In the little pueblo of San Juan Cosala, we made one of those great “stumble upon” discoveries on a Sunday afternoon. We pulled over to watch an adorable young boy riding a donkey and dressed for show. His father that guided the pair invited us to stay and wait “veinte minutos” (20 minutes) because a group of fifty cowboys on horseback were about to parade through on a cowboy roundup. Always up for an impromptu adventure, we pulled our camper over in the town square and unloaded our nine children.
Jeremiah gets his turn to be a cowboy.
Neighborhood children poured out from concrete bungalows to meet our children.
When it became clear the wait for the cowboy roundup was going to be a little longer, we searched for a shady spot to wait it out.
Children from the pueblo meeting our son, Hosea.
The children found a dog while waiting for the cowboys.
Close by, we found a palm frond-shaded taco stand. Francesca, her sister and the two daughters that ran the stand warmly invited us to take a table.For about nine dollars, we were able to enjoy a couple dozen tacos, hot off the grill and stuffed with frijoles, chorizo (a local sausage), tender beef steak, and potatoes with onions. This was served with piping hot tortillas, fresh salsas, raw onions, and plenty of limes. We washed this all down with a liter of Jamaica water, a favorite punch made from the abundant red hibiscus flower.
Enjoying a family meal of tacos under a palm frond roof.
Homemade tortillas cooking on a wood-fired grill.
Watch this video to get a glimpse of our meal. Spoiler alert–at the end of the video watch for the loose horse that runs right for our table!
The entourage soon clattered into the town square, escorted by the local police. The mix of bravado, showmanship, and free-flowing tequila added to the jubilant chaos. The cowboys circled around to the beat and warble of a local mariachi band. The most experienced (or flamboyant) of the riders took turns strutting their dancing horses in the center of the circle. Even in the midst of these festivities, each cowboy seemed to follow an unspoken code, allowing each to take his turn in the center. Locals, merchants and our smiling little crew delightedly looked on.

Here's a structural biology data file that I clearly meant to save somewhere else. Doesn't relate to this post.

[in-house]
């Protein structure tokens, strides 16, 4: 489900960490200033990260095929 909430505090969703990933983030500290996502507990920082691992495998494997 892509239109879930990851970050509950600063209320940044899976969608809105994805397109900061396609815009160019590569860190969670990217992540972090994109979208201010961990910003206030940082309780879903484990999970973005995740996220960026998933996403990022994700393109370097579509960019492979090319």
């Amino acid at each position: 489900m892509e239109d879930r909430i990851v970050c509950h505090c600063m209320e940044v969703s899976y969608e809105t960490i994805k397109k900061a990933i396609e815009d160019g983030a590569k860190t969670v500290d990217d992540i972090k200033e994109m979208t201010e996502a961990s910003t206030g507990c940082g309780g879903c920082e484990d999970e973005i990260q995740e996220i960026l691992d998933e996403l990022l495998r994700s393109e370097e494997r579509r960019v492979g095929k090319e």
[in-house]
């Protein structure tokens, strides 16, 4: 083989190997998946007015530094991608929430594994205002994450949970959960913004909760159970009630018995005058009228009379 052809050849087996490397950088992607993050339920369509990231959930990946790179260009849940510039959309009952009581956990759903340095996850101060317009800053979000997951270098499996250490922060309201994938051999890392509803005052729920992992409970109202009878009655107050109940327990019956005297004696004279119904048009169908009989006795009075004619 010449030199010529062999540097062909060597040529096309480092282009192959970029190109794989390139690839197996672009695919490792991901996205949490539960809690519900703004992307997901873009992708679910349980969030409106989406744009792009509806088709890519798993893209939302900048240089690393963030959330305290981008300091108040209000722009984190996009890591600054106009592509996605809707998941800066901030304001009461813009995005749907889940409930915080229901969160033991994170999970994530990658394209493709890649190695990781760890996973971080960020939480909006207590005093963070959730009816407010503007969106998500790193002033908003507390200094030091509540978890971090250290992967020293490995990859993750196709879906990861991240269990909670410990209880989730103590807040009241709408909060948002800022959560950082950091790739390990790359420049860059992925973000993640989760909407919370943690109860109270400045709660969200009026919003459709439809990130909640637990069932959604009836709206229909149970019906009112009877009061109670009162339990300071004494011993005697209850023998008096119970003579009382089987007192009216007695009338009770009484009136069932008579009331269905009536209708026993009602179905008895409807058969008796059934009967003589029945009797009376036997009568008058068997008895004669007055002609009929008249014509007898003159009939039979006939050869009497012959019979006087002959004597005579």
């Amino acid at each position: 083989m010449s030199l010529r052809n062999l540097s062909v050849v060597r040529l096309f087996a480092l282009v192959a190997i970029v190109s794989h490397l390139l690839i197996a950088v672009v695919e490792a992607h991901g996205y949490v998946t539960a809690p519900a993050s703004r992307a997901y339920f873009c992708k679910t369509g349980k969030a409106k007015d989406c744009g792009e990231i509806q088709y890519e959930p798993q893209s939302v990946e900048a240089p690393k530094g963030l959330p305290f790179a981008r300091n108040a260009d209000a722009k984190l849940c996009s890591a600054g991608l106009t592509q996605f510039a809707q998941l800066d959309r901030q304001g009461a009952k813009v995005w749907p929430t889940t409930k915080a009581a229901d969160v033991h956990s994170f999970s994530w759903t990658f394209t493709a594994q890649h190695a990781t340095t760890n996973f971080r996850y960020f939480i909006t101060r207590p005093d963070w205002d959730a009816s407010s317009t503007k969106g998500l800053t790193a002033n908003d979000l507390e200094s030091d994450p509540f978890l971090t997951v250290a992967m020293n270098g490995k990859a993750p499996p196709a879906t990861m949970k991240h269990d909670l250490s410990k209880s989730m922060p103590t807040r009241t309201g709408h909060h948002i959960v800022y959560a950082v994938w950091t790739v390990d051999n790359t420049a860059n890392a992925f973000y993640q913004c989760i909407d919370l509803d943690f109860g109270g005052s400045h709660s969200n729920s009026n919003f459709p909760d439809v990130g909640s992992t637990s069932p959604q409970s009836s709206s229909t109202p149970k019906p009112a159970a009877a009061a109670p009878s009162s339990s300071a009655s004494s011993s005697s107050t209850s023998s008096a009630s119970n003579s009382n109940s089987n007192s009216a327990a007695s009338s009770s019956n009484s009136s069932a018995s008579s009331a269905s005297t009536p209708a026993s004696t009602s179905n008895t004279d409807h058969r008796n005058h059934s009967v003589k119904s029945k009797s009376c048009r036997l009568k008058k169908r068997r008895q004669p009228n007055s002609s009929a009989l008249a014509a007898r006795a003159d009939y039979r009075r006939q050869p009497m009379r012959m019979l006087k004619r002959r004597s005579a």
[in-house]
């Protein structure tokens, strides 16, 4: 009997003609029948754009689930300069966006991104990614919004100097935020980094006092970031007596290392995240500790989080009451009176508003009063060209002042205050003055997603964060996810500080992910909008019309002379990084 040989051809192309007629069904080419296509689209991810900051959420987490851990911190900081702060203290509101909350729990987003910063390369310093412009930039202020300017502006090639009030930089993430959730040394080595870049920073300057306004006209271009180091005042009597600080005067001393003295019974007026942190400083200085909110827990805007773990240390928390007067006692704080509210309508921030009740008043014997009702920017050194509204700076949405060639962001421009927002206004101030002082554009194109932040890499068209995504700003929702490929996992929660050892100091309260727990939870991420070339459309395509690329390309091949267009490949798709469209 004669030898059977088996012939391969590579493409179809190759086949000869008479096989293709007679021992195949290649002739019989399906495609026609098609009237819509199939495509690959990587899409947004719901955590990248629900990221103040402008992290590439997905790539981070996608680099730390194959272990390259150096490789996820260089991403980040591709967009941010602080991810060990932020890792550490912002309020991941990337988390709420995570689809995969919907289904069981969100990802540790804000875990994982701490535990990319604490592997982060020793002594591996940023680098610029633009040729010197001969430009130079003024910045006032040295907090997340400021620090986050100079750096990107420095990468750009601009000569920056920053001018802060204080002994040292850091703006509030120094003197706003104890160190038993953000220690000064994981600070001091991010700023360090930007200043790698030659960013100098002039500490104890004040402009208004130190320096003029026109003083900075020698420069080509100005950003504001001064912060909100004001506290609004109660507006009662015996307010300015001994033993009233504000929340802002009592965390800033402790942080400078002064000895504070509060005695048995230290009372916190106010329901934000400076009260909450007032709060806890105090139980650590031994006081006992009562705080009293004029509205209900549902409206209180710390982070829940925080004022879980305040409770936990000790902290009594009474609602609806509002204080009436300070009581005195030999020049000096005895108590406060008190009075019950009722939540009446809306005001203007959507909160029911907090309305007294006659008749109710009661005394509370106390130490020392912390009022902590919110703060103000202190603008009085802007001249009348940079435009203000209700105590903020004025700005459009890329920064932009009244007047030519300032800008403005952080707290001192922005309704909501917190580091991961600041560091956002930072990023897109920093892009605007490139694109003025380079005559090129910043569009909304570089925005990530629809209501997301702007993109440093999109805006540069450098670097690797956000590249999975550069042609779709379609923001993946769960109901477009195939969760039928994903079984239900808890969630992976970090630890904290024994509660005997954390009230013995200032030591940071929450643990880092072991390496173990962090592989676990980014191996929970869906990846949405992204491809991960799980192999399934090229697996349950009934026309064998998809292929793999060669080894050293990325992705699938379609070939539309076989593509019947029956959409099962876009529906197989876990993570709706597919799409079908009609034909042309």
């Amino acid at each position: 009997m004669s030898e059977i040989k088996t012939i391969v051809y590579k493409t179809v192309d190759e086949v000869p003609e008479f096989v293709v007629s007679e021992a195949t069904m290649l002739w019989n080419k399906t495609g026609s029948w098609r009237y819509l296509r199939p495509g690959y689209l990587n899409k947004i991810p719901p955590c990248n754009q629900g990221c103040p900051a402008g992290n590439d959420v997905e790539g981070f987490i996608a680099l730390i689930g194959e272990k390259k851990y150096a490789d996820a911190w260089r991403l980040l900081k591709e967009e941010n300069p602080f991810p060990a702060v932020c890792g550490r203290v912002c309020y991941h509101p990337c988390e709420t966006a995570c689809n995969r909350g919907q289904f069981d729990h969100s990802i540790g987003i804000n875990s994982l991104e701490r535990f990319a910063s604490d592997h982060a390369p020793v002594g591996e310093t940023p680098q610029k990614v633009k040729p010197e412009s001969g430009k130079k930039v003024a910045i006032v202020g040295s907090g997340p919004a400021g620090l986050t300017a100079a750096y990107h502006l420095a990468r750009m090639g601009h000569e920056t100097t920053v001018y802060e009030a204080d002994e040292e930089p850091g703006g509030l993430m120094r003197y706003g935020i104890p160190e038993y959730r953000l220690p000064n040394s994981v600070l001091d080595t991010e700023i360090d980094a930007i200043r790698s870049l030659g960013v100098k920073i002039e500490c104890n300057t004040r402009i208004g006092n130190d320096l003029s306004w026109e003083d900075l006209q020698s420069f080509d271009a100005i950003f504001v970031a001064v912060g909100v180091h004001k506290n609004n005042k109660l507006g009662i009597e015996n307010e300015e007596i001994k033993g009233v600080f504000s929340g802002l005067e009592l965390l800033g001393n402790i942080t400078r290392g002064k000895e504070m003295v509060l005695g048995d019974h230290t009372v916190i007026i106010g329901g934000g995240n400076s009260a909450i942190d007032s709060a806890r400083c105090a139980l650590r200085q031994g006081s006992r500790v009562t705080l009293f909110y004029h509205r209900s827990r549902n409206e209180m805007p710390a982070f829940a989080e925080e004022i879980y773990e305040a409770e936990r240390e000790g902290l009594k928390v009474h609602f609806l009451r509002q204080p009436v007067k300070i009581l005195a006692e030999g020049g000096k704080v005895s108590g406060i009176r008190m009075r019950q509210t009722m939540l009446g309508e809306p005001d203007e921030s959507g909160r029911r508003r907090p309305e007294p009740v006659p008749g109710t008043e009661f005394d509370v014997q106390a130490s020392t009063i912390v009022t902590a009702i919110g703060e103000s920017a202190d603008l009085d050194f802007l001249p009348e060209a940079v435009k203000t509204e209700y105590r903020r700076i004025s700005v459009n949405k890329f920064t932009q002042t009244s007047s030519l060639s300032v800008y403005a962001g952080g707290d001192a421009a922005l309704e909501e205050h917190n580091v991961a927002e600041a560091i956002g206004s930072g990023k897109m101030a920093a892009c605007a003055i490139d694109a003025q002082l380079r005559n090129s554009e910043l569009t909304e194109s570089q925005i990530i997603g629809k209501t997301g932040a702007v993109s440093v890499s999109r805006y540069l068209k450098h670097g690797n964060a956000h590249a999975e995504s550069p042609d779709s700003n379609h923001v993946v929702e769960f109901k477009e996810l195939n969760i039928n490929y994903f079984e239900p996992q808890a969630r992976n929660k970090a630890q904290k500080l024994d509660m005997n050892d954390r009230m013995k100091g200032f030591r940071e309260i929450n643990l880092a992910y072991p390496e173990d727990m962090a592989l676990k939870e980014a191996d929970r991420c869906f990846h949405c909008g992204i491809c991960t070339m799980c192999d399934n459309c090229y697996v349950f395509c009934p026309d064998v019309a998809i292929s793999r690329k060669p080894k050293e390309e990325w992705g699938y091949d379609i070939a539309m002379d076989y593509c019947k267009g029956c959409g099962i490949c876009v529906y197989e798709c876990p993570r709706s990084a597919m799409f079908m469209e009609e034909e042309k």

A wild horse dance
A bow legged cowboy stands proud as he chats with his partners.
A cowboy selfie.
A Maraichi band excites the dancing horses.
After about an hour, with a whistle from what appeared to be the ringleader, the circle turned one direction with a few stragglers grabbing the last free drinks. The group headed east on the bike trail paralleling the highway, leaving the echoes of cheering and a trail of memories.
Watch this video to see the smiles, horse dancing and the pretty incredible view of fifty cowboys converging in one spot.
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Brent and Stacey-jean Inion, parents of nine (including four children adopted with special needs), 2014 National Geographic Travelers of the Year and the National Geographic Travelers People's Choice Travelers of the Year.
They love to laugh, to read and to explore as a family. The secret to their marital bliss is an early morning cup of freshly brewed coffee before the children awake.